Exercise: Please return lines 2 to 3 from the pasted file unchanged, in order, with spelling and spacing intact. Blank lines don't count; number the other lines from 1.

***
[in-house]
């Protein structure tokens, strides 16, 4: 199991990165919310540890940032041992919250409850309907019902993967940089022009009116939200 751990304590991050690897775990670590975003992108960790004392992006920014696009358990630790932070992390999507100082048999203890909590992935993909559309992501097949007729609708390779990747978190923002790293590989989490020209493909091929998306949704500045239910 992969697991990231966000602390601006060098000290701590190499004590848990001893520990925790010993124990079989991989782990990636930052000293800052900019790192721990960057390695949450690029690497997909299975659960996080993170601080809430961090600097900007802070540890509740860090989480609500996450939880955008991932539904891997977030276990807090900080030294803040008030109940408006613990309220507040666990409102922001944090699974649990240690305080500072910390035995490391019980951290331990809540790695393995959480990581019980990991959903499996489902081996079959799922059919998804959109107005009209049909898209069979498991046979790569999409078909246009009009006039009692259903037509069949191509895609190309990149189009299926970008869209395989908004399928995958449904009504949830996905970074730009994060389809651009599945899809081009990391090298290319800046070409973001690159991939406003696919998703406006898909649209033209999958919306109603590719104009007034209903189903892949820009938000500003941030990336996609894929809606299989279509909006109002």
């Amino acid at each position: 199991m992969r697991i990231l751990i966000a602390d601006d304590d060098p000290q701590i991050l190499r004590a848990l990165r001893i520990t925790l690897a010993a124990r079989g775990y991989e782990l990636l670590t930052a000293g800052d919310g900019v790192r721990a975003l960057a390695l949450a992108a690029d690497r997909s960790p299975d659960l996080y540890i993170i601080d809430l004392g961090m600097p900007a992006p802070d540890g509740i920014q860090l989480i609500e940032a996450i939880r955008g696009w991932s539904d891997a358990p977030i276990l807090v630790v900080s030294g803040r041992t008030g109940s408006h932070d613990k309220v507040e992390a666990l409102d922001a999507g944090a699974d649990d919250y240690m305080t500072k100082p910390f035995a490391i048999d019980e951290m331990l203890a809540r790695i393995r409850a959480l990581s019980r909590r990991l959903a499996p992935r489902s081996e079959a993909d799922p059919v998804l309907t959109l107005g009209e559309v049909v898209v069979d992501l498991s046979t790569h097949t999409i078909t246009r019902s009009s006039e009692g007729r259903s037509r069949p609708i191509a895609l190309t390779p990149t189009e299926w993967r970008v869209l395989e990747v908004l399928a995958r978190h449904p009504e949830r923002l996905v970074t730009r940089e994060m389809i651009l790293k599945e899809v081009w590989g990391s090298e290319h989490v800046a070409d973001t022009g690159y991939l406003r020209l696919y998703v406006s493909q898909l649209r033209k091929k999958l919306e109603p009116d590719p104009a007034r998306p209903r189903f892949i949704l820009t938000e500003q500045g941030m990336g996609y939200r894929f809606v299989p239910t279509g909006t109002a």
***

């Protein structure tokens, strides 16, 4: 199991990165919310540890940032041992919250409850309907019902993967940089022009009116939200 751990304590991050690897775990670590975003992108960790004392992006920014696009358990630790932070992390999507100082048999203890909590992935993909559309992501097949007729609708390779990747978190923002790293590989989490020209493909091929998306949704500045239910 992969697991990231966000602390601006060098000290701590190499004590848990001893520990925790010993124990079989991989782990990636930052000293800052900019790192721990960057390695949450690029690497997909299975659960996080993170601080809430961090600097900007802070540890509740860090989480609500996450939880955008991932539904891997977030276990807090900080030294803040008030109940408006613990309220507040666990409102922001944090699974649990240690305080500072910390035995490391019980951290331990809540790695393995959480990581019980990991959903499996489902081996079959799922059919998804959109107005009209049909898209069979498991046979790569999409078909246009009009006039009692259903037509069949191509895609190309990149189009299926970008869209395989908004399928995958449904009504949830996905970074730009994060389809651009599945899809081009990391090298290319800046070409973001690159991939406003696919998703406006898909649209033209999958919306109603590719104009007034209903189903892949820009938000500003941030990336996609894929809606299989279509909006109002």
């Amino acid at each position: 199991m992969r697991i990231l751990i966000a602390d601006d304590d060098p000290q701590i991050l190499r004590a848990l990165r001893i520990t925790l690897a010993a124990r079989g775990y991989e782990l990636l670590t930052a000293g800052d919310g900019v790192r721990a975003l960057a390695l949450a992108a690029d690497r997909s960790p299975d659960l996080y540890i993170i601080d809430l004392g961090m600097p900007a992006p802070d540890g509740i920014q860090l989480i609500e940032a996450i939880r955008g696009w991932s539904d891997a358990p977030i276990l807090v630790v900080s030294g803040r041992t008030g109940s408006h932070d613990k309220v507040e992390a666990l409102d922001a999507g944090a699974d649990d919250y240690m305080t500072k100082p910390f035995a490391i048999d019980e951290m331990l203890a809540r790695i393995r409850a959480l990581s019980r909590r990991l959903a499996p992935r489902s081996e079959a993909d799922p059919v998804l309907t959109l107005g009209e559309v049909v898209v069979d992501l498991s046979t790569h097949t999409i078909t246009r019902s009009s006039e009692g007729r259903s037509r069949p609708i191509a895609l190309t390779p990149t189009e299926w993967r970008v869209l395989e990747v908004l399928a995958r978190h449904p009504e949830r923002l996905v970074t730009r940089e994060m389809i651009l790293k599945e899809v081009w590989g990391s090298e290319h989490v800046a070409d973001t022009g690159y991939l406003r020209l696919y998703v406006s493909q898909l649209r033209k091929k999958l919306e109603p009116d590719p104009a007034r998306p209903r189903f892949i949704l820009t938000e500003q500045g941030m990336g996609y939200r894929f809606v299989p239910t279509g909006t109002a």